• THIS BOOK IS A MUST FOR THOSE WHO LOVE THE CLASSICAL MUSIC OF RICHARD STRAUSS, RICHARD WAGNER AS WELL AS THE GERMAN CLASSICS. A GREAT COLLECTION PIECE FOR THOSE WHO HAVE A CLASSICAL MUSIC BACKGROUND.

  • Philip Hart has written the most boring biography imaginable of one of the greatest conductors of the twentieth century. He has gone out of his way to ensure that Reiner never comes alive as a person by omitting his private life completely.

    The stories that surround Reiner are legendary and too famous to ignore, but Hart ignores them. Reiner's relationships with other musicians, and their feelings about him as a person and a human being will not be found in this so-called biography nor will their assessment of Reiner's place among the conductors of his time. Hart seems to be interested only in his own scholarly thoughts. - Sorry, but I'd rather hear what Heifetz, say, thought of him for example. There are even times when one suspects that if Hart himself did not witness an event, it did not take place. Hart ignores countless events already recounted by others elsewhere and he contributes nothing original from his own research.

    Reiner's relationship with family and friends (besides wife Carlotta) are also not in this book. In fact, if biographer Hart wished to disinterest the public in his subject as a human being, he couldn't have done a better job.

    One of the greatest musicians of our times deserves better - much better. If Hart were in Reiner's class at Curtis, he'd be sure to get a failing grade. "You have to look behind the notes to get at the music." Hart hasn't.

  • As an opera and orchestral conductor, Fritz Reiner had few equals and no betters during his lifetime. From his apprenticeship at the Dresden Opera through his decades at Cincinnati, Pittsburgh, the Met and finally Chicago, Reiner displayed a consummate musicianship and technical prowess that were truly awesome to behold. His death in 1963 terminated one of the outstanding conducting careers of the 20th century.
    Reiner's greatness as a musician, however, had little in common with Reiner the man. Fritz Reiner was one of the most feared, hated and tyrannical of conductors, and his extraordinary meanspiritedness and pettiness towards his players extended into his private life. In this biography, Philip Hart, who worked with Reiner in Chicago, shows him as a man with few discernable redeeming qualities. A more in-depth psychological portrait of Reiner would have been welcome, though Hart does address what he calls a "deep seated psychological insecurity in his character." Reiner's heinous treatment of his musicians was carried over into his interactions with his wives, his children and his friends. He seems to have been a deeply self-loathing individual who took these feelings out on those around him, but also sublimated these same feelings into his art, with astonishing results.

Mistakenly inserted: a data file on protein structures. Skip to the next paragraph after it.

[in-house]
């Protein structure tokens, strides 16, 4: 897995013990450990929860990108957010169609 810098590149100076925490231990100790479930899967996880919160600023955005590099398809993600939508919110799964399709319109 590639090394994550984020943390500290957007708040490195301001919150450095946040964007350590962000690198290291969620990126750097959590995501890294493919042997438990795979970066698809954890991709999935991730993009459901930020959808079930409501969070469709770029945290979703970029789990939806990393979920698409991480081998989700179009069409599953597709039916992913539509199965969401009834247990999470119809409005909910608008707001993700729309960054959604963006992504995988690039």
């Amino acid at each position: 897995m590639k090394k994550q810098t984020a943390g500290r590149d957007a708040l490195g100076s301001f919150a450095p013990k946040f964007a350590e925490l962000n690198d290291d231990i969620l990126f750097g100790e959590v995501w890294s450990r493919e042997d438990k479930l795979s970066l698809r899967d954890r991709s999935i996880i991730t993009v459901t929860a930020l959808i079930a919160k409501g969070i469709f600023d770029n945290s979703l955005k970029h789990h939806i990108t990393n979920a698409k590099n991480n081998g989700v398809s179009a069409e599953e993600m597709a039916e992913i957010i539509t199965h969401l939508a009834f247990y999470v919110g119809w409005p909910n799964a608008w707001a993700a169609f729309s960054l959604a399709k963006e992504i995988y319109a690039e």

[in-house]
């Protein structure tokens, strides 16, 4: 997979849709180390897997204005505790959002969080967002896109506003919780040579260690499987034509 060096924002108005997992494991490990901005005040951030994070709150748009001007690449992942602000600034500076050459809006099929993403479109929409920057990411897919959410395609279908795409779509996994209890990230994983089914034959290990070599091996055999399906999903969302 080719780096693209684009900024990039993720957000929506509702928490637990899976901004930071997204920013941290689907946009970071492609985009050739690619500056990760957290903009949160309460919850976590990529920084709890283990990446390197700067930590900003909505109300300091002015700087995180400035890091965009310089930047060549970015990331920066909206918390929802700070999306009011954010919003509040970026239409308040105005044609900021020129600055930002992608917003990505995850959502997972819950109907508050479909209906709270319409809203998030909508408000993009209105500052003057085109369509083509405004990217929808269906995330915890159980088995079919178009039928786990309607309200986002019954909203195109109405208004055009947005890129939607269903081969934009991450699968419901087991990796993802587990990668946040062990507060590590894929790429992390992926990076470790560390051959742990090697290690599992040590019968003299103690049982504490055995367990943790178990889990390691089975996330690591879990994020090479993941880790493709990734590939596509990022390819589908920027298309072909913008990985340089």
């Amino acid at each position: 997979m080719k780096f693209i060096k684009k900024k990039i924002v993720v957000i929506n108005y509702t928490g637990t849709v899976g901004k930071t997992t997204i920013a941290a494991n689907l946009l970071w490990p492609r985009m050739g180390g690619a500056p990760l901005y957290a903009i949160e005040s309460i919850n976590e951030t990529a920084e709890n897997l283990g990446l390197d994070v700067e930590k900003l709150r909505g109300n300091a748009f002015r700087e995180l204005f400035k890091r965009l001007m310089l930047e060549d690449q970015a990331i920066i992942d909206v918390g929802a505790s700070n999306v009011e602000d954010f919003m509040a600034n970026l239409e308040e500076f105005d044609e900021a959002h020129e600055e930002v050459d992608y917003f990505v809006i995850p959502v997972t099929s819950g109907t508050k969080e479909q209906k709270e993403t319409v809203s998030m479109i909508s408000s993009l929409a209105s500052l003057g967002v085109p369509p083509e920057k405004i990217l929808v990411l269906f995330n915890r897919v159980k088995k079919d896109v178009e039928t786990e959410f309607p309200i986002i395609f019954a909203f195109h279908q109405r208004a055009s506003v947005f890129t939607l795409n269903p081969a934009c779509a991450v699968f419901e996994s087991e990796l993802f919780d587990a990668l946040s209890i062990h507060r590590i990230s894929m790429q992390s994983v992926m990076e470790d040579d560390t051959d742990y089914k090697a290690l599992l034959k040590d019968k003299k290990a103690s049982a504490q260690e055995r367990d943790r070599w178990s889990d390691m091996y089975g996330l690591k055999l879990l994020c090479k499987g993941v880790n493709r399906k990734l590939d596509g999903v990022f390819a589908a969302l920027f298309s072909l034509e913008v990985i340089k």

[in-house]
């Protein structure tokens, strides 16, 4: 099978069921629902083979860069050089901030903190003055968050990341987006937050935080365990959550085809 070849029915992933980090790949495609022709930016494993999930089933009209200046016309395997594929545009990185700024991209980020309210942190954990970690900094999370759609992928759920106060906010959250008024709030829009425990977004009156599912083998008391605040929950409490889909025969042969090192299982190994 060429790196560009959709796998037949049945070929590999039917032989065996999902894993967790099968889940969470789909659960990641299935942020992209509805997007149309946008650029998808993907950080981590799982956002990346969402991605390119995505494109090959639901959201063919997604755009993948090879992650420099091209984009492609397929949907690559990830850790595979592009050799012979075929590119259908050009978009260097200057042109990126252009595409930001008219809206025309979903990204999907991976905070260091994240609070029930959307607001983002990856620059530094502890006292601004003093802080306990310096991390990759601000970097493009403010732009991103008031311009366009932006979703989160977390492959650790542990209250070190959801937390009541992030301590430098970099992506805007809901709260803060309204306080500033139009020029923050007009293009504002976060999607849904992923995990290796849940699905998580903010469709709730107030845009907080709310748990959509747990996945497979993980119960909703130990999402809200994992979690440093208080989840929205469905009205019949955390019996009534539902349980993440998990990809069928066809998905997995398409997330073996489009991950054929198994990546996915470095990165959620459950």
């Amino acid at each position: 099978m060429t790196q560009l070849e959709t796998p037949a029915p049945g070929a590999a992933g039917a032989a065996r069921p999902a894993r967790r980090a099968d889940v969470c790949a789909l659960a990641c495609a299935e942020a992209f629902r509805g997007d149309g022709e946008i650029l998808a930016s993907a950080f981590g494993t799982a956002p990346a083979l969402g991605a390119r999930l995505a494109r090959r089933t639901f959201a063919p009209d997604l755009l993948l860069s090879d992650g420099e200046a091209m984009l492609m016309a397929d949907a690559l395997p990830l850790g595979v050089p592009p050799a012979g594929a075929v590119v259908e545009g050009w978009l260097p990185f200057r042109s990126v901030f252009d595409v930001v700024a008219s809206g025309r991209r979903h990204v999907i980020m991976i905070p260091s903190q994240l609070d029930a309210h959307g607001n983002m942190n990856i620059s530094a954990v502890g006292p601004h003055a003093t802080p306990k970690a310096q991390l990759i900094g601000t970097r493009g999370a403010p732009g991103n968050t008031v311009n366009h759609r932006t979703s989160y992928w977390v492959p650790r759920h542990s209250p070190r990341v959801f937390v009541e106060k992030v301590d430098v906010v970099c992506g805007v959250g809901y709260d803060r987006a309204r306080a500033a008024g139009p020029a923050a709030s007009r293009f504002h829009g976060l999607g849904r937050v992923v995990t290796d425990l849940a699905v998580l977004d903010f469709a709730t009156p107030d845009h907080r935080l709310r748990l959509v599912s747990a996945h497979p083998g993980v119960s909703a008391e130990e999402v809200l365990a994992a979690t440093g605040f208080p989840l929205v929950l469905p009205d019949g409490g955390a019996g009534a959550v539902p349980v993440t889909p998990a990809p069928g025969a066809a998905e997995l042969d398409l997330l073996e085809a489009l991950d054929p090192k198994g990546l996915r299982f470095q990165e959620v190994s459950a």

Hart's biography is a decidedly mixed bag. It is often skimpy and superficial concerning personal matters, but also insightful and generous concerning his musicianship. The value of this biography, however, cannot be understated. Being the only biographical and critical profile of this colossal musician, Hart has done us a great service with this book, despite its obvious shortcomings. Anyone interested in great music or conducting will love this book.

  • I was growing up during the Chicago Reiner years and profited musically from his extensive RCA discography. Also having spent some time in Cincinnati and now in Pittsburgh, I was aware of Reiners footsteps all over those two orchestras and deighted in the historical detail offered here regarding those formative years. The author may have been too careful to avoid letting his personal experiences with Reiner interfere with an attempt at objective reporting; at no time are we subjected to either hero worship, scornful criticism, or illuminating personal anecdotes. At times I did not need to learn as much as I did about so many specific concerts as the author is pleased to report upon, yet as a broad and detailed investigation of his musical life, the book is highly satisfying. While not digressing too deeply into whatever personal judgements other musicians may feel about Reiner we do get insight into his relationships with management and orchestra boards including the usual political mishaps. Reiners curious opinions and behaviors are described here in sufficient abundance to offer glimpses into the nature of his difficult personal relationships. The book never lets us forget that the primary point of view here is the music and I soaked myself in it with pleasure.